Party Girls Die in Pearls by Plum Sykes
Ursula was curious about the twenty or so girls she did see. They glittered like exotic birds among the sea of white tie and tails. Their party dresses, each one pouffier, shinier and more extravagant than the last, were made of brightly coloured taffeta, silk, velvet or lace, underpinned by generous sticky-out net underskirts. A few of the most glamourous girls even had thigh-high mini ballgowns that looked like they might be from Christian Lacroix or Bruce Oldfield, famous designers whose dresses Ursula had seen in Vogue. The young women were lavishly bedecked with diamante bracelets, heavy paste earrings and reams of pearls at the neck. Gone were the swishy pony-tails – in their place was the curled, waved and crimped ‘Big Hair’ that was so fashionable now. Their eyes were circled with heavy eyeliner and their mouths painted with gleaming lip-gloss.
commentary: I am going to start with the positive aspects of this book. It has a truly wonderful cover:
And the descriptions of clothes are hilarious and actually spot on – they sound unreal and exaggerated but I don’t think so:
A teensy-weensy, skin tight mini dress made of ruched, neon-yellow Lycra, fuchsia pink suede Maud Frizon stilettos and an enormous silver down jacket.
She was dressed in a green bat-wing sweater, bubble-gum-pink pedal pushers, a trilby hat and white trainers.
[She wore] a scarlet taffeta strapless mini dress printed with huge black polka dots… a fake-fur crimson stole… glitzy faux-ruby and diamond earrings… silver fishnet tights… red suede shoes.
…gold pedal pushers, a sparkly green boob tube and lilac suede stilettos.
My friend Chrissie Poulson was inspired to discuss terrible clothes over at her blog recently - there’s a new book out where people show off their worst fashion choices – and the 1980s will always come up in any such listing. ***
Sadly the rest of the book doesn’t live up to this: Party Girls is set at Oxford University in 1985, and deals with murder and mayhem among students, while apparently explaining the strange customs and morals of the university, and the British upper-classes, along the way. As a slapstick, unreal comedy it may work for some people. As a crime story it isn’t very good (when I first guessed who she was going to pin it on, I hoped I was wrong, for several reasons) and as a picture of life…. Well, one of my notes read ‘like Harry Potter only not so realistic, less rooted in fact.’ It's a complete fantasy world.
And it’s just strange. Undergraduate Ursula wants to be a student journalist, and is also the person who discovered the body of a murdered woman. She is told by the editor of the top student paper, Cherwell, that she can only publish an article if she solves the murder. I personally am in a position (research) to tell you that the editor of Cherwell would not say this. Any editor would be grabbing Ursula with both hands because she has an eye-witness report. There were pound coins, not notes, at the time. The book has weird footnotes in an attempt root it in reality: but anyone who says Zuleika Dobson is the Edwardian Gone Girl, for example, gives the impression that she hasn’t read either of them.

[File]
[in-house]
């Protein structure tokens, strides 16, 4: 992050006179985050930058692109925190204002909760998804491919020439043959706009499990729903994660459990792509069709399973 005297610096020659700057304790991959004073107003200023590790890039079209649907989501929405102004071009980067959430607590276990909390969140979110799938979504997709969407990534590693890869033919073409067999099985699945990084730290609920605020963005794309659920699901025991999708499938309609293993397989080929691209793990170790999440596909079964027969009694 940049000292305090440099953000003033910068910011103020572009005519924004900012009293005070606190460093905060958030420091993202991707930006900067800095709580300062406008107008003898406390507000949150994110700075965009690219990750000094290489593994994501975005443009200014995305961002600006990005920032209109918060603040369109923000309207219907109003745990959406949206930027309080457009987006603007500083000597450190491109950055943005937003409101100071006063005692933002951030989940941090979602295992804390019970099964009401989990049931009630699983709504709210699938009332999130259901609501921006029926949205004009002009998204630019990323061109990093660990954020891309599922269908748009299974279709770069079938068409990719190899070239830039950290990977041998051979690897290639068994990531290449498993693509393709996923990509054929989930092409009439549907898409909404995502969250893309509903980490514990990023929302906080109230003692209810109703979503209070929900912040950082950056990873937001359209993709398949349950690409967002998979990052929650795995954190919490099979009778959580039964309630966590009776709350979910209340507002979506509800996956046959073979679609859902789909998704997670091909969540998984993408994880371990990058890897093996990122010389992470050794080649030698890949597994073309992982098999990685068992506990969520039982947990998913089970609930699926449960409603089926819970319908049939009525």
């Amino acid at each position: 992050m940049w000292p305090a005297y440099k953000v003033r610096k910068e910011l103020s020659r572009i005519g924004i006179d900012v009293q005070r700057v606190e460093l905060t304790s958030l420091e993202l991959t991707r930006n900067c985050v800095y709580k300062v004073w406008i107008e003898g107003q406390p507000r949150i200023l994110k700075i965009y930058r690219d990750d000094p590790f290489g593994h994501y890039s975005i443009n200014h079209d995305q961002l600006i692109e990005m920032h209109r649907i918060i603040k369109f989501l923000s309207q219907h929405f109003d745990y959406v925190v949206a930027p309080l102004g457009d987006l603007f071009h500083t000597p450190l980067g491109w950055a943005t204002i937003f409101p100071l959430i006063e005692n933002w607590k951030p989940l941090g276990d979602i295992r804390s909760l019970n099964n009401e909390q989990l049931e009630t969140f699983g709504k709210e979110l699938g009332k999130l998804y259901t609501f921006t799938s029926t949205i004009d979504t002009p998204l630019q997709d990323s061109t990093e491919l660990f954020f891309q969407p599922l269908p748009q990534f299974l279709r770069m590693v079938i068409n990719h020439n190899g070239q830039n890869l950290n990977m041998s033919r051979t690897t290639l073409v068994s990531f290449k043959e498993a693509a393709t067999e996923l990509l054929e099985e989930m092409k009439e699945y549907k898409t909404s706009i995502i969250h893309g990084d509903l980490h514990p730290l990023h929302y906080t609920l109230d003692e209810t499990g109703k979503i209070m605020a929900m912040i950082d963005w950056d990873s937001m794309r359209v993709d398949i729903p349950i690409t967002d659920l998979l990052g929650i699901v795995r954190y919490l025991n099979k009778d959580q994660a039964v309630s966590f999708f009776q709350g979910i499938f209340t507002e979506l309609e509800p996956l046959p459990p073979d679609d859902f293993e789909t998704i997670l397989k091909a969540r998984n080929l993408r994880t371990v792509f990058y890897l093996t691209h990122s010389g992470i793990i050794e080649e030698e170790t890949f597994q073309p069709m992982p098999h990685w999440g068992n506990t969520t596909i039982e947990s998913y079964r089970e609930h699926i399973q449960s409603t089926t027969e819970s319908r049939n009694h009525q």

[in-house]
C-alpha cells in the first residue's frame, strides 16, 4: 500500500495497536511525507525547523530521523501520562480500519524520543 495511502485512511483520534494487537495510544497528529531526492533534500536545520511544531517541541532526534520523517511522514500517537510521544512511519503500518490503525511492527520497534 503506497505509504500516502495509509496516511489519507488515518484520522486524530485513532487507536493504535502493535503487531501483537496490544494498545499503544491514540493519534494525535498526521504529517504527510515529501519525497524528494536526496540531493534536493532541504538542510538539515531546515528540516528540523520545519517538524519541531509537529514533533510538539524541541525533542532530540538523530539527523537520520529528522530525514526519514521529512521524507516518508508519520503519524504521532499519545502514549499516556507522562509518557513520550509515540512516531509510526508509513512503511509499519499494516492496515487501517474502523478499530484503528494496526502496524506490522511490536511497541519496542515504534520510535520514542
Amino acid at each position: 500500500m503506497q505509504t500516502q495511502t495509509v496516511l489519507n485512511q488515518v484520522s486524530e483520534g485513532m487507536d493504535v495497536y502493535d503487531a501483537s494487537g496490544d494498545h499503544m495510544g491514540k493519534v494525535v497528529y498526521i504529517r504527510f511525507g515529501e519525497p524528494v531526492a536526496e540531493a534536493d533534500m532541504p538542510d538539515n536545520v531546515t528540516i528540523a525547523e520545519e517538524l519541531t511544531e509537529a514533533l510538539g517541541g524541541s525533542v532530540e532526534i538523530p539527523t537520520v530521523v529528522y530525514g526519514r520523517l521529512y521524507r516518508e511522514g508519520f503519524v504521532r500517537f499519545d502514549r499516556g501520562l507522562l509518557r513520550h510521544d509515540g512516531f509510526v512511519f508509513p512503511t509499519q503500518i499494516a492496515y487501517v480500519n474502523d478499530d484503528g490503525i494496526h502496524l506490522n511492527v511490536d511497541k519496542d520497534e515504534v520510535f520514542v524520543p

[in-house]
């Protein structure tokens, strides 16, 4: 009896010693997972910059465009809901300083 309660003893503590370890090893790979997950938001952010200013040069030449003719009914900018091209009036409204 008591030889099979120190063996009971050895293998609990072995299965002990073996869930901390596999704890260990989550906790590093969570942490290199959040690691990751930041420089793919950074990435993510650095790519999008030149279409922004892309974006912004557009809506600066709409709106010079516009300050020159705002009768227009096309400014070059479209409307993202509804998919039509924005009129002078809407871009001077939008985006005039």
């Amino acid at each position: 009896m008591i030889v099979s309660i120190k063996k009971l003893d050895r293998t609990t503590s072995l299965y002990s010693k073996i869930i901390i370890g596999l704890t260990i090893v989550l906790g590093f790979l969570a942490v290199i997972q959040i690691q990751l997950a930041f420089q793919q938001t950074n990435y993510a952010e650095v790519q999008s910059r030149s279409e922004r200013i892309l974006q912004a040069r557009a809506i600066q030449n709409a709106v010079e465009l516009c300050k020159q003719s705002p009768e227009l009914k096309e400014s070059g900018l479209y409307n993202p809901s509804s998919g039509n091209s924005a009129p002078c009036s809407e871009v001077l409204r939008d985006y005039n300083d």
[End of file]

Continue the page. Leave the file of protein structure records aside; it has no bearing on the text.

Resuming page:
I worry about the American reviews coming in that imply that you can actually learn what Oxford and the UK were like from this book…
But I did enjoy the fashion. And Plum Sykes is well-connected and will sell a shed-load of product and not care what I say about her book. (There is a blogpost on her earlier book, Bergdorf Blondes, here.)
I can recommend some other books about Oxford and Cambridge. (Cambridge was always less glittery, but it is the matching uni to Oxford. I was living in Cambridge in the mid-1980s, with wide-ranging university connections, which is one reason I feel able to criticize the picture this book presents.)
Antonia Fraser’s Oxford Blood (two blog entries!) is a terrific book: a murder story set exactly in 1985 Oxford, and a far more authentic picture of the time. ***
The above-mentioned Christine Poulson wrote a tremendous series of academic books set in Cambridge and featuring sleuth Cassandra James.
… And Chrissie and I also made lists of our favourite books with an academic setting.
This is a blogpost on Oxbridge-set books.
Murder at Cambridge by Q Patrick. Proving that I am not always that fussy, this is what I wrote about it:
It is a chirpy high-spirited book, with not much concern for the victims, a lot of old-fashioned detecting, and some excruciating dialogue. Most of the actions, discussions and motivations are totally unconvincing. The attitudes to women can easily be guessed.All Souls by the marvellous Javer Marias.
NB: Those last three sentences are a test. Normal people read them as the anti-recommendation, while fans of Golden Age detective stories find them, inexplicably, a come-on, and are off looking the book up on Amazon.
Gaudy Night by Dorothy L Sayers.
--- and many more: click on the labels below if you are interested.
*** Talking of 80s fashion moments – when posting on clothes in Fraser’s Oxford Blood, I did say this:
Jemima’s assistant, Cherry, wears for work:Of course there was a huge difference – mine was jade green. I think Chrissie was pretty impressed (maybe jealous) when I told her about stomping through the 80s in this item with a shocking pink fun fur jacket slung over the top.
a pink cotton boiler-suit, many top buttons left untouched and a tight belt to clinch [should this be cinch?] her figure at the waist.Nothing can be proved about how I know that this is not as unlikely as it sounds in a sensible, career-minded and professional person working in the media at that time.
Pictures (need you ask?) from fashion magazines of the era…